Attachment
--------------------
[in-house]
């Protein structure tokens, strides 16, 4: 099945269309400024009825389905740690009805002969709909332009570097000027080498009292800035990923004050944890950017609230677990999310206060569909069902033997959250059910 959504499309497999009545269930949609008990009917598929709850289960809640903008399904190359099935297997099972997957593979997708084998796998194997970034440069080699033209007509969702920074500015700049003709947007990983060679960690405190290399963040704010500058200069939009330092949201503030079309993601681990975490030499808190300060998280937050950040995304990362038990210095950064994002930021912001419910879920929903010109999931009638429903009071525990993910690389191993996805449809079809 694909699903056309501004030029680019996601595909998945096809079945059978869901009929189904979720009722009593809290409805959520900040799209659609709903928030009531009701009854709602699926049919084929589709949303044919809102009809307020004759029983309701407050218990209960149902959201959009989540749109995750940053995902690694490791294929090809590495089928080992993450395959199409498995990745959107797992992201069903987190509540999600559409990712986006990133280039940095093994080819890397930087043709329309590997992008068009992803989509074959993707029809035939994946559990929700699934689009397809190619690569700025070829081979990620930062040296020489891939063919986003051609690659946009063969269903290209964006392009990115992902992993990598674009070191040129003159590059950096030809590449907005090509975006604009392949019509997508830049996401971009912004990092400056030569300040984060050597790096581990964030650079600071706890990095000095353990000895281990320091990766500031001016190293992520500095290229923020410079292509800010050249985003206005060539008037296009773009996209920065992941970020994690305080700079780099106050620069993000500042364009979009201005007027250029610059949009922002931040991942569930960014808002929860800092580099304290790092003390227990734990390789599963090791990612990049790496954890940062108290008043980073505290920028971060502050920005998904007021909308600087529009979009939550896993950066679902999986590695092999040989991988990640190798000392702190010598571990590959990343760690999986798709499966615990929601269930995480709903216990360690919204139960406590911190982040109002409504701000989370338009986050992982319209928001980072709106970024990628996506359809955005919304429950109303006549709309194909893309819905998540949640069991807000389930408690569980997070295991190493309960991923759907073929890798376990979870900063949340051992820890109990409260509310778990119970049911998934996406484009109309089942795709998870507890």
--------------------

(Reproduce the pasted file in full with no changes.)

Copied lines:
[in-house]
């Protein structure tokens, strides 16, 4: 099945269309400024009825389905740690009805002969709909332009570097000027080498009292800035990923004050944890950017609230677990999310206060569909069902033997959250059910 959504499309497999009545269930949609008990009917598929709850289960809640903008399904190359099935297997099972997957593979997708084998796998194997970034440069080699033209007509969702920074500015700049003709947007990983060679960690405190290399963040704010500058200069939009330092949201503030079309993601681990975490030499808190300060998280937050950040995304990362038990210095950064994002930021912001419910879920929903010109999931009638429903009071525990993910690389191993996805449809079809 694909699903056309501004030029680019996601595909998945096809079945059978869901009929189904979720009722009593809290409805959520900040799209659609709903928030009531009701009854709602699926049919084929589709949303044919809102009809307020004759029983309701407050218990209960149902959201959009989540749109995750940053995902690694490791294929090809590495089928080992993450395959199409498995990745959107797992992201069903987190509540999600559409990712986006990133280039940095093994080819890397930087043709329309590997992008068009992803989509074959993707029809035939994946559990929700699934689009397809190619690569700025070829081979990620930062040296020489891939063919986003051609690659946009063969269903290209964006392009990115992902992993990598674009070191040129003159590059950096030809590449907005090509975006604009392949019509997508830049996401971009912004990092400056030569300040984060050597790096581990964030650079600071706890990095000095353990000895281990320091990766500031001016190293992520500095290229923020410079292509800010050249985003206005060539008037296009773009996209920065992941970020994690305080700079780099106050620069993000500042364009979009201005007027250029610059949009922002931040991942569930960014808002929860800092580099304290790092003390227990734990390789599963090791990612990049790496954890940062108290008043980073505290920028971060502050920005998904007021909308600087529009979009939550896993950066679902999986590695092999040989991988990640190798000392702190010598571990590959990343760690999986798709499966615990929601269930995480709903216990360690919204139960406590911190982040109002409504701000989370338009986050992982319209928001980072709106970024990628996506359809955005919304429950109303006549709309194909893309819905998540949640069991807000389930408690569980997070295991190493309960991923759907073929890798376990979870900063949340051992820890109990409260509310778990119970049911998934996406484009109309089942795709998870507890």